2. The temperature rise on its way to the cylinders
3. The tuning of timing (and possibly mixture) that the ECU does in response to input from a sensor it believes is measuring air between the primary and secondary airboxes.
A CAI helps with #1. After around town driving or park/drive/park/drive cycles, it could help a lot, especially at lower power settings, and for short bursts of more throttle without long enough duration to help cool everything down.
The sensor cannot help with number 1.
A CAI can help or hurt with number 2 - if it provides better insulation from the engine compartment air, the inlet air will be heated less on its way to the cylinders. If it is worse, the air will be heated more. If it has more mass, it will take longer to cool so that the minimum possible heat rise occurs. If it has less mass, it will take less time to cool.
The sensor cannot help with number 2.
A CAI helps with number 3 - colder air is better - within the caveats of #1 & 2 above.
A different sensor doesn't make the air any cooler. It almost certainly does, however, tell the ECU something different than what the stock location sensor tells it. It may report a different temperature for the same true air temp, it report values too high or low at one end and too high or low at the other, but be equal in the middle, or vice versa. It might respond more slowly to temperature changes than the stock unit. In any event, this "tricks" the ECU into using different engine settings than the BMW engineers intended. It may result in a power increase in some cases and a power decrease in others. It may be safe across the range of YOUR operating temperatures, it may not. Again, my personal guess is that it is PROBABLY safe - but I'm not here to pass judgement - only to give you more facts from which to make a more intelligent decision.
You've likely amassed more hard data in two days than a lot of aftermarket companies could shake a CAI at.
My three observations:
First, how quickly did Don's OBD readout react to the opening of the throttle?
Second, I need to investigate the sensor setup on the ol' E36.
Third, it sounds like the best solution to avoid heat soak is to abolish the use of part throttle. Works for me!
Originally posted by Fast6 First, how quickly did Don's OBD readout react to the opening of the throttle?
Don was watching the readout, so he can tell you better than me. Unfortunately he wasn't able to get the logging feature working, and we were on limited time, so we don't have a log to go back to. From our dialogue and Don's notes, I believe it was sampling at between 2 and 5 samples a second, and he saw nearly instantaneous reaction.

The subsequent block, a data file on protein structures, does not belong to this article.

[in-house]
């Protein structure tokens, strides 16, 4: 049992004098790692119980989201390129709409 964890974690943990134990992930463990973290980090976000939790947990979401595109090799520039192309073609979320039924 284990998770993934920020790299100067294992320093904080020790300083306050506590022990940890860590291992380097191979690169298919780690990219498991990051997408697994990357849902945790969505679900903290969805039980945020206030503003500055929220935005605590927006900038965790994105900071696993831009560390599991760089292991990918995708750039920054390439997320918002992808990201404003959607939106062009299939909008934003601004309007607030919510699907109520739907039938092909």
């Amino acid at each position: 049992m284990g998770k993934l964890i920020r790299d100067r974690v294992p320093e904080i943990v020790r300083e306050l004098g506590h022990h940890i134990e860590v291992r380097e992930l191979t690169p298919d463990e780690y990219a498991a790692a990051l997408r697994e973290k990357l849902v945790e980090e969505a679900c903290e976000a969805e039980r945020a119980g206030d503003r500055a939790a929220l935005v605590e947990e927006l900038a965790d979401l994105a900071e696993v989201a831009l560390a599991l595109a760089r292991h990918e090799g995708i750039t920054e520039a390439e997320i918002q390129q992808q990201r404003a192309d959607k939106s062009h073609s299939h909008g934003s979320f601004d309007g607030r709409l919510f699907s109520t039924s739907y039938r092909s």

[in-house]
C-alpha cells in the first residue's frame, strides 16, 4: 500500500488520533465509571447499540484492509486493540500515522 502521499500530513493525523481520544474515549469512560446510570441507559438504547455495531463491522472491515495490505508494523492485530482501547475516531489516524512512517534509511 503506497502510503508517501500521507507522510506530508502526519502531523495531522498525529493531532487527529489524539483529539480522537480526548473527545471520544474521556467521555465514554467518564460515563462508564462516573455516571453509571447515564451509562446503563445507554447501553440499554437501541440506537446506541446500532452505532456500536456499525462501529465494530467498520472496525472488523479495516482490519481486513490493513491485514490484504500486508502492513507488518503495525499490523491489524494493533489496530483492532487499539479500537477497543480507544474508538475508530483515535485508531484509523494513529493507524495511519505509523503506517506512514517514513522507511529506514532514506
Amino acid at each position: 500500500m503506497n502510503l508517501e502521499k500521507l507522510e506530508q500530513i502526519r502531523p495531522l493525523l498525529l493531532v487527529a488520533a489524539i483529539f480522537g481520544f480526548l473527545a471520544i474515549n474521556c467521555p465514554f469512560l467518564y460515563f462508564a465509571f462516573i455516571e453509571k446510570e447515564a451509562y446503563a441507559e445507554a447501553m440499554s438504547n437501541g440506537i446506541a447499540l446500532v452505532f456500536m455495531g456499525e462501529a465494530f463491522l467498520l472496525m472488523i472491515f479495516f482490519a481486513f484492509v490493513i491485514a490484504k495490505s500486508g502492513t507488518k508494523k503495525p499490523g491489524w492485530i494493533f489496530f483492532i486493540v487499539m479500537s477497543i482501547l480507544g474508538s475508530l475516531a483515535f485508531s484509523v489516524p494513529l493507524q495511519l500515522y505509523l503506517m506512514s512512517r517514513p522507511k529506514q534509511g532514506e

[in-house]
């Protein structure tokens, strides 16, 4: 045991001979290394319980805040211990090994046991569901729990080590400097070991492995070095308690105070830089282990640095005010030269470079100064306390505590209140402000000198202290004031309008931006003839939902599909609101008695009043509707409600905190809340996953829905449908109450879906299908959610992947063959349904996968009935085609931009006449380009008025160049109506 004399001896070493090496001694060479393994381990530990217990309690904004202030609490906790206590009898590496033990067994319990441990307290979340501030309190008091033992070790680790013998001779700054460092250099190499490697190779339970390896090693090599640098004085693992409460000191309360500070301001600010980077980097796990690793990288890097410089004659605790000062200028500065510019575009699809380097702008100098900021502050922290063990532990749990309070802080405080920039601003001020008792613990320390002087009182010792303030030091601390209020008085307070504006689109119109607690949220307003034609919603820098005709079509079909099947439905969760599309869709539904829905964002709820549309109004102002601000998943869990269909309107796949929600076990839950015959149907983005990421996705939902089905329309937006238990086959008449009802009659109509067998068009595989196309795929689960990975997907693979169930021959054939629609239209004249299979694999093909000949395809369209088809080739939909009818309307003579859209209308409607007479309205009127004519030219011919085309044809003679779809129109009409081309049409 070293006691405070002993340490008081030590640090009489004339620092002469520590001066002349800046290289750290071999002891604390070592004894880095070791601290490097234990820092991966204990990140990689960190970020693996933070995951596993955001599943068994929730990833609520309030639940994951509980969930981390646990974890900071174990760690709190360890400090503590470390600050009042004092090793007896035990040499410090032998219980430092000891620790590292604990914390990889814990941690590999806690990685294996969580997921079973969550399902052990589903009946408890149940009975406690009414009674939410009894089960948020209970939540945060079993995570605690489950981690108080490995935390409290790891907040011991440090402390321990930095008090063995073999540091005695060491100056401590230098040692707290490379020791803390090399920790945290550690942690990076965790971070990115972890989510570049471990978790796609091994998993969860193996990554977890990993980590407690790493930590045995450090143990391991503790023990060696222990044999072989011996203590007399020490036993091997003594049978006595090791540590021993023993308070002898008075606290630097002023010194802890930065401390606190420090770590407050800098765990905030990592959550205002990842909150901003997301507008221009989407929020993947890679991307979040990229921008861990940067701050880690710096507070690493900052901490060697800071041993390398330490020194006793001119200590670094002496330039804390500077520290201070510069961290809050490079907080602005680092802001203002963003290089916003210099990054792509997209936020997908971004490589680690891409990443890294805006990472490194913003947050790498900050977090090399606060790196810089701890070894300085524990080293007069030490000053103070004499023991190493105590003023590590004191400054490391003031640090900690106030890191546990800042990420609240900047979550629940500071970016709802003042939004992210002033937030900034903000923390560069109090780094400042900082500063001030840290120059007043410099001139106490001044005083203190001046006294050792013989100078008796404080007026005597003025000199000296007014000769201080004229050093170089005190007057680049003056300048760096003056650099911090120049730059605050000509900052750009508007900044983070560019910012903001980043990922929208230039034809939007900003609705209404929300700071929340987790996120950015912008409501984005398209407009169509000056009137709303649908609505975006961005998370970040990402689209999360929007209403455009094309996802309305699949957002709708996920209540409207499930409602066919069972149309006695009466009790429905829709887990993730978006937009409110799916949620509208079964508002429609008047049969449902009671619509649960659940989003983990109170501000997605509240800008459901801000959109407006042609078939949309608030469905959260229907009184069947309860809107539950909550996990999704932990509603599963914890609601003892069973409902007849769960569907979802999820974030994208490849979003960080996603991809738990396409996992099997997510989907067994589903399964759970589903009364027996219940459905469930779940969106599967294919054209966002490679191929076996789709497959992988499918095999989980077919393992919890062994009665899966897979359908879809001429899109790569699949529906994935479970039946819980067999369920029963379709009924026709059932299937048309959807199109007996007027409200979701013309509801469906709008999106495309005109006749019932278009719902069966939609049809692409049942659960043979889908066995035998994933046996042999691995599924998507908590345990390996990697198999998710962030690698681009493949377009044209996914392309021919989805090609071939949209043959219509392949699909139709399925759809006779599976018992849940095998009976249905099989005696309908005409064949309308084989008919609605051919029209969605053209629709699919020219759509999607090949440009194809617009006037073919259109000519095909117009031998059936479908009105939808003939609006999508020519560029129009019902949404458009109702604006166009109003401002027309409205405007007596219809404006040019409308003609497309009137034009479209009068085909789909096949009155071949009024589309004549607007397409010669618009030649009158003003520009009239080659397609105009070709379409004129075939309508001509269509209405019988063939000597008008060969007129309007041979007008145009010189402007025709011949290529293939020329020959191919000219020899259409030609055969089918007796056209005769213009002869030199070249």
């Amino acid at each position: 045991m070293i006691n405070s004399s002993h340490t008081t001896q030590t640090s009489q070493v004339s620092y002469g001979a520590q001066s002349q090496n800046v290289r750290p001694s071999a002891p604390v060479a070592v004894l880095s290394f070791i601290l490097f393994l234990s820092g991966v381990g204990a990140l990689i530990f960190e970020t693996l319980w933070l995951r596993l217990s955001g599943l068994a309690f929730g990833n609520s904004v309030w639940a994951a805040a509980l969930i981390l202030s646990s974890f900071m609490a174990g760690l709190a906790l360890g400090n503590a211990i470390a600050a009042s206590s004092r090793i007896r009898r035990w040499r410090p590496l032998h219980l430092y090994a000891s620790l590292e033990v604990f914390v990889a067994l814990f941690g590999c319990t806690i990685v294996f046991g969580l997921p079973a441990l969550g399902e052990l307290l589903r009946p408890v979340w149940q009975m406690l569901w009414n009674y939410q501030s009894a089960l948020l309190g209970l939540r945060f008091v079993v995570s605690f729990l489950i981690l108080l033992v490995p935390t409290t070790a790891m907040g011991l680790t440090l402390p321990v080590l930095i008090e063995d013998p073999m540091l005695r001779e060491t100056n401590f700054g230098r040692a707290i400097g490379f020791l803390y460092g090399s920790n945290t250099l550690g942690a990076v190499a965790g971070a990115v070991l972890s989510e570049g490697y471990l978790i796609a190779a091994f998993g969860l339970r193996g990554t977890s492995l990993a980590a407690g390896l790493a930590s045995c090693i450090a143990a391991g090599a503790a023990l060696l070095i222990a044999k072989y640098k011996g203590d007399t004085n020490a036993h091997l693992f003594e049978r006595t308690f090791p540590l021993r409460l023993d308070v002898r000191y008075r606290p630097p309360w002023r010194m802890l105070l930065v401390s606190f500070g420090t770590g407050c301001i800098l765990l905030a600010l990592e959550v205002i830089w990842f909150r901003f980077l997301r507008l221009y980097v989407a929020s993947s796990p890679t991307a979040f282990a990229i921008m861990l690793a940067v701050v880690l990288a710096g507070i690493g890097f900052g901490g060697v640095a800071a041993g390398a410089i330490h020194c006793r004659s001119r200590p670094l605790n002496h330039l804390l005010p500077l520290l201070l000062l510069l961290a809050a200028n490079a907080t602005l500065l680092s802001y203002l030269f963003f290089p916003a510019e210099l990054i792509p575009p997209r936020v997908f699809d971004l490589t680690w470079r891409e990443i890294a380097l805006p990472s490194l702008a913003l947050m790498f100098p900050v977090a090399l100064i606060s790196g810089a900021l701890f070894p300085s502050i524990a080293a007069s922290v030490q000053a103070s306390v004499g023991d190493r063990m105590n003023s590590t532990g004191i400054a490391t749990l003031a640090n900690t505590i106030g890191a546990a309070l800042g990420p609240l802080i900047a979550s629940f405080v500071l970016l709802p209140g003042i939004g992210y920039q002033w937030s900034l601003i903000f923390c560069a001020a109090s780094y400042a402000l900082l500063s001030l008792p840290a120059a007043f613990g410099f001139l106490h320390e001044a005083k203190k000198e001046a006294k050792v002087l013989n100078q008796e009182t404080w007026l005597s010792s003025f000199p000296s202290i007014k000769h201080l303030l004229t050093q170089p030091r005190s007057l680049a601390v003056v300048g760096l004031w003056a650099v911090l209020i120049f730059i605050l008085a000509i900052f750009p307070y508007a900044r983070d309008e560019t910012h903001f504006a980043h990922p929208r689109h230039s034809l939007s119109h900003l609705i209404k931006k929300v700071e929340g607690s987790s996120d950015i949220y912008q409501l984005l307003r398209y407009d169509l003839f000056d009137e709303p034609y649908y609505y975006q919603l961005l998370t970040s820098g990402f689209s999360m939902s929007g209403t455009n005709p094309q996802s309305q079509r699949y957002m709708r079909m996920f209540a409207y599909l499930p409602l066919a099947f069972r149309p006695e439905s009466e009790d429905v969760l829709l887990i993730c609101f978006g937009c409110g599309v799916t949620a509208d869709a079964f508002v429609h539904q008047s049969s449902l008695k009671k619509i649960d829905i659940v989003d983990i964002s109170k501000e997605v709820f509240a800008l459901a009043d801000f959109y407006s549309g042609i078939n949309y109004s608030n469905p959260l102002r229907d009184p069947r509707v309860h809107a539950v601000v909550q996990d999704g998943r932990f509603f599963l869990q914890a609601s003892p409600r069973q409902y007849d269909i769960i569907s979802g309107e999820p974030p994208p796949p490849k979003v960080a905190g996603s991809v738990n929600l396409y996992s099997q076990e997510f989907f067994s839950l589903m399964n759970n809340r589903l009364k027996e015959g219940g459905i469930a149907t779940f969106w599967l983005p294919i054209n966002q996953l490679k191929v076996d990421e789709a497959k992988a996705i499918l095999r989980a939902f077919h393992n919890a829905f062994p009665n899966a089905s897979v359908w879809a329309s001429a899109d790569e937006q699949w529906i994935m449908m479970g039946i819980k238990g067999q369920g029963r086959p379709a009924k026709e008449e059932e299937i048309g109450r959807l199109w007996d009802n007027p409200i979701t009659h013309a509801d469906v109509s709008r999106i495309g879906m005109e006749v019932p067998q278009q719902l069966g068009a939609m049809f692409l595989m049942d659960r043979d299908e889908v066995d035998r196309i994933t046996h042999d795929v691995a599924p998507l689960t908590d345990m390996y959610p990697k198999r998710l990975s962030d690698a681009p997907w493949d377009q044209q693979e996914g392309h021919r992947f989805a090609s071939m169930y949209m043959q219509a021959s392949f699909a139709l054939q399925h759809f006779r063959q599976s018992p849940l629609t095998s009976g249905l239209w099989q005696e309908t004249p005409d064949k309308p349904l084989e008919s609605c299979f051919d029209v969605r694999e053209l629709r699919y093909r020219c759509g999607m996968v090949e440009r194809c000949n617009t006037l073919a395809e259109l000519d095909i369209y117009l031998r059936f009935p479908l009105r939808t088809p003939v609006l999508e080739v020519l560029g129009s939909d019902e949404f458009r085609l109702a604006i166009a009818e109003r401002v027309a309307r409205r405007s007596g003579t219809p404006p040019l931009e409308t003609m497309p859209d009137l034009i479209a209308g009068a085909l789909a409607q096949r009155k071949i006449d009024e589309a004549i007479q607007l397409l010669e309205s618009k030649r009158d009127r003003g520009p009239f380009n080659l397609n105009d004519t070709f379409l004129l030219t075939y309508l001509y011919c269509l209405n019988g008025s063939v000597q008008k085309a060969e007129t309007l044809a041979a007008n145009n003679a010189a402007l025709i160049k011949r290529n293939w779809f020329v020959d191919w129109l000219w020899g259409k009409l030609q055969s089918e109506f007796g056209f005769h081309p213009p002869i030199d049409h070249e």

Third, it sounds like the best solution to avoid heat soak is to abolish the use of part throttle.
I think hood ventilation would help a great deal. Doing this in combination with opening both sides of the main lower intake (i.e., the brake duct mod, without the brake duct channels behind) would probably make a big difference. Without the hood vents, though, if the exhaust route for the air is only down low this might not help up top much.
That's a nice one! Good price too. I spent a few hours last night searching the web. But the fac is - I don't have the $1K to spend (+ another $500 for thermocouples, etc.) - now, if you guys wanted to take up a collection, I'd be happy to collect the data with this machine for you..... ;0
Originally posted by greg That's a nice one! Good price too. I spent a few hours last night searching the web. But the fac is - I don't have the $1K to spend (+ another $500 for thermocouples, etc.) - now, if you guys wanted to take up a collection, I'd be happy to collect the data with this machine for you..... ;0
I used to use a very portable datalogger at a company I worked. They were about the size of a cigarette box and had no readouts; just T/C inputs and an RS232 port. (They were used for shipping studies) Thermocouple wire is very cheap. We would buy it in spools and solder the tips. I wish I had some time to devote to this as I could probably borrow all the stuff form a buddy that is still at that company..